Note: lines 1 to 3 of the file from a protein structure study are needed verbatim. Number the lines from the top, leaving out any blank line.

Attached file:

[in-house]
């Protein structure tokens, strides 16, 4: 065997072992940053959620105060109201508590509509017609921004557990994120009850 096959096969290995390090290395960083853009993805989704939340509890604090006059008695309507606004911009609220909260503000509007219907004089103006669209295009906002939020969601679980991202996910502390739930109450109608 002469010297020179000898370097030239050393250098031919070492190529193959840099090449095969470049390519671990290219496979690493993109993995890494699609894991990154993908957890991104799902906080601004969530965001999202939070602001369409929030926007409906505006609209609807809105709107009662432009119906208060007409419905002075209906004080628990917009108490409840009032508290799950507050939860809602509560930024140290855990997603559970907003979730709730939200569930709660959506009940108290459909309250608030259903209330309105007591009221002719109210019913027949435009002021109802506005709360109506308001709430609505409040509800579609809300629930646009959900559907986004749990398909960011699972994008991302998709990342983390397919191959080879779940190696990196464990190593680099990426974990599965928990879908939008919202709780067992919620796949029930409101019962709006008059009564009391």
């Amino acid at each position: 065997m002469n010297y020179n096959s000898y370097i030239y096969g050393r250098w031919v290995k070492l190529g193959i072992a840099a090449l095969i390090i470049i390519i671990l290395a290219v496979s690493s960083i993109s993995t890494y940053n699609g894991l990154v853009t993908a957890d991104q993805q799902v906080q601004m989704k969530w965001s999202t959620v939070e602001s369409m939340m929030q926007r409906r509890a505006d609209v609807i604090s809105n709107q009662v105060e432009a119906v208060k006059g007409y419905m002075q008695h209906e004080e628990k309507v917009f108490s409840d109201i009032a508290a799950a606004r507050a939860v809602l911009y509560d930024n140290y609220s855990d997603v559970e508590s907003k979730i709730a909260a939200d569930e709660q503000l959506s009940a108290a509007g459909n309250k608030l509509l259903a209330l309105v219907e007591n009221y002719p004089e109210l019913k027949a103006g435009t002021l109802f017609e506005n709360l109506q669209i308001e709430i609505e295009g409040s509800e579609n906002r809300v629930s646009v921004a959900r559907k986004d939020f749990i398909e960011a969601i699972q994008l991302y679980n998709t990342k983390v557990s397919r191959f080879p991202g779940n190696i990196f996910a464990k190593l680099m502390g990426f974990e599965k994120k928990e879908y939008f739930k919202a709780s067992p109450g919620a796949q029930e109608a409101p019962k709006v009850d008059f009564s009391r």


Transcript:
[in-house]
């Protein structure tokens, strides 16, 4: 065997072992940053959620105060109201508590509509017609921004557990994120009850 096959096969290995390090290395960083853009993805989704939340509890604090006059008695309507606004911009609220909260503000509007219907004089103006669209295009906002939020969601679980991202996910502390739930109450109608 002469010297020179000898370097030239050393250098031919070492190529193959840099090449095969470049390519671990290219496979690493993109993995890494699609894991990154993908957890991104799902906080601004969530965001999202939070602001369409929030926007409906505006609209609807809105709107009662432009119906208060007409419905002075209906004080628990917009108490409840009032508290799950507050939860809602509560930024140290855990997603559970907003979730709730939200569930709660959506009940108290459909309250608030259903209330309105007591009221002719109210019913027949435009002021109802506005709360109506308001709430609505409040509800579609809300629930646009959900559907986004749990398909960011699972994008991302998709990342983390397919191959080879779940190696990196464990190593680099990426974990599965928990879908939008919202709780067992919620796949029930409101019962709006008059009564009391």
């Amino acid at each position: 065997m002469n010297y020179n096959s000898y370097i030239y096969g050393r250098w031919v290995k070492l190529g193959i072992a840099a090449l095969i390090i470049i390519i671990l290395a290219v496979s690493s960083i993109s993995t890494y940053n699609g894991l990154v853009t993908a957890d991104q993805q799902v906080q601004m989704k969530w965001s999202t959620v939070e602001s369409m939340m929030q926007r409906r509890a505006d609209v609807i604090s809105n709107q009662v105060e432009a119906v208060k006059g007409y419905m002075q008695h209906e004080e628990k309507v917009f108490s409840d109201i009032a508290a799950a606004r507050a939860v809602l911009y509560d930024n140290y609220s855990d997603v559970e508590s907003k979730i709730a909260a939200d569930e709660q503000l959506s009940a108290a509007g459909n309250k608030l509509l259903a209330l309105v219907e007591n009221y002719p004089e109210l019913k027949a103006g435009t002021l109802f017609e506005n709360l109506q669209i308001e709430i609505e295009g409040s509800e579609n906002r809300v629930s646009v921004a959900r559907k986004d939020f749990i398909e960011a969601i699972q994008l991302y679980n998709t990342k983390v557990s397919r191959f080879p991202g779940n190696i990196f996910a464990k190593l680099m502390g990426f974990e599965k994120k928990e879908y939008f739930k919202a709780s067992p109450g919620a796949q029930e109608a409101p019962k709006v009850d008059f009564s009391r």